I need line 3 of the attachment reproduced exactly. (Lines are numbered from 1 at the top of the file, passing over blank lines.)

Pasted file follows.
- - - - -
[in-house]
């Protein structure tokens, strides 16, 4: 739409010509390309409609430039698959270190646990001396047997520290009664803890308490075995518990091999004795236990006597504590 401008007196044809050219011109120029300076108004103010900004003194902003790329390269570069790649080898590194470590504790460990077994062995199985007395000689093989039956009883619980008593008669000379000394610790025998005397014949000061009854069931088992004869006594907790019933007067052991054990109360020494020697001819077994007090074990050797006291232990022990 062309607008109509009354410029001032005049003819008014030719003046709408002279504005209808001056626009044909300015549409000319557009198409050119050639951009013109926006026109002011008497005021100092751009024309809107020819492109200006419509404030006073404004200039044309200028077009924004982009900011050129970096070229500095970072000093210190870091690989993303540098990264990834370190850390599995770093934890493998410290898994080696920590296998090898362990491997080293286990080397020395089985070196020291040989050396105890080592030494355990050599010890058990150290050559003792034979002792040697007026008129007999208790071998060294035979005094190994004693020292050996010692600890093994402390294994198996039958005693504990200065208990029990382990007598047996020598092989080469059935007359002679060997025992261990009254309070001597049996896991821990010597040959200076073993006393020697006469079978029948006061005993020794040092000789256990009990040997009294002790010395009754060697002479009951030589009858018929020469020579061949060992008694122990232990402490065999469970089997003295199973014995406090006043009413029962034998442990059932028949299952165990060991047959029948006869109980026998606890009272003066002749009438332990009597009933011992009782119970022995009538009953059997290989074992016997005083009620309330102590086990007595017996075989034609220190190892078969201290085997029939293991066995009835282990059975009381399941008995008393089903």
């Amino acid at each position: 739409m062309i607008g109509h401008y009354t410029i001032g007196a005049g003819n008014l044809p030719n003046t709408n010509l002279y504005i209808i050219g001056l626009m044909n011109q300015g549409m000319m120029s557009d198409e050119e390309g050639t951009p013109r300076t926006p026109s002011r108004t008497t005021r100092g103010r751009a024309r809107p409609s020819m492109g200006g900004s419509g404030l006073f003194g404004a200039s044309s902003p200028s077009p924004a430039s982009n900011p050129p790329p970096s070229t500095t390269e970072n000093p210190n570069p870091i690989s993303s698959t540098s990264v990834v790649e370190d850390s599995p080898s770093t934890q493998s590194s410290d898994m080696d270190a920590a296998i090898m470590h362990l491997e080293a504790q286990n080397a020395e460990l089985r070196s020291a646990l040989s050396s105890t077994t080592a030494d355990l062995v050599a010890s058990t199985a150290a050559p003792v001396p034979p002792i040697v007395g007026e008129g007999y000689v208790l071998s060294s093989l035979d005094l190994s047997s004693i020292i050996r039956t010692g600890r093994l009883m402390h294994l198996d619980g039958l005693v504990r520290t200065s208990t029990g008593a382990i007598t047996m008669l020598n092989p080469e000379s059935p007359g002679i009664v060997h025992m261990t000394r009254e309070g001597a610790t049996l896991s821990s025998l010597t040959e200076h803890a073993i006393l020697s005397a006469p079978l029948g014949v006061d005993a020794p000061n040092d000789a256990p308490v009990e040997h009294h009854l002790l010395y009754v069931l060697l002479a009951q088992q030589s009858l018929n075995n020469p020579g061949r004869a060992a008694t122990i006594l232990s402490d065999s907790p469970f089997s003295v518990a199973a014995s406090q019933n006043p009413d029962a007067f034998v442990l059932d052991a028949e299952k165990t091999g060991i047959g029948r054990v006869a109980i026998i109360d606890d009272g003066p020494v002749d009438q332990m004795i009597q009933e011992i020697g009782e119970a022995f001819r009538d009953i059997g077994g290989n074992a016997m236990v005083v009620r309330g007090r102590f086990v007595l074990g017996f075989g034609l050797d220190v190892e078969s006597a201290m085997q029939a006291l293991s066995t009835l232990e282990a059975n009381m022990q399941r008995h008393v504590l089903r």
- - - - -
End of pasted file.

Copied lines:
């Amino acid at each position: 739409m062309i607008g109509h401008y009354t410029i001032g007196a005049g003819n008014l044809p030719n003046t709408n010509l002279y504005i209808i050219g001056l626009m044909n011109q300015g549409m000319m120029s557009d198409e050119e390309g050639t951009p013109r300076t926006p026109s002011r108004t008497t005021r100092g103010r751009a024309r809107p409609s020819m492109g200006g900004s419509g404030l006073f003194g404004a200039s044309s902003p200028s077009p924004a430039s982009n900011p050129p790329p970096s070229t500095t390269e970072n000093p210190n570069p870091i690989s993303s698959t540098s990264v990834v790649e370190d850390s599995p080898s770093t934890q493998s590194s410290d898994m080696d270190a920590a296998i090898m470590h362990l491997e080293a504790q286990n080397a020395e460990l089985r070196s020291a646990l040989s050396s105890t077994t080592a030494d355990l062995v050599a010890s058990t199985a150290a050559p003792v001396p034979p002792i040697v007395g007026e008129g007999y000689v208790l071998s060294s093989l035979d005094l190994s047997s004693i020292i050996r039956t010692g600890r093994l009883m402390h294994l198996d619980g039958l005693v504990r520290t200065s208990t029990g008593a382990i007598t047996m008669l020598n092989p080469e000379s059935p007359g002679i009664v060997h025992m261990t000394r009254e309070g001597a610790t049996l896991s821990s025998l010597t040959e200076h803890a073993i006393l020697s005397a006469p079978l029948g014949v006061d005993a020794p000061n040092d000789a256990p308490v009990e040997h009294h009854l002790l010395y009754v069931l060697l002479a009951q088992q030589s009858l018929n075995n020469p020579g061949r004869a060992a008694t122990i006594l232990s402490d065999s907790p469970f089997s003295v518990a199973a014995s406090q019933n006043p009413d029962a007067f034998v442990l059932d052991a028949e299952k165990t091999g060991i047959g029948r054990v006869a109980i026998i109360d606890d009272g003066p020494v002749d009438q332990m004795i009597q009933e011992i020697g009782e119970a022995f001819r009538d009953i059997g077994g290989n074992a016997m236990v005083v009620r309330g007090r102590f086990v007595l074990g017996f075989g034609l050797d220190v190892e078969s006597a201290m085997q029939a006291l293991s066995t009835l232990e282990a059975n009381m022990q399941r008995h008393v504590l089903r």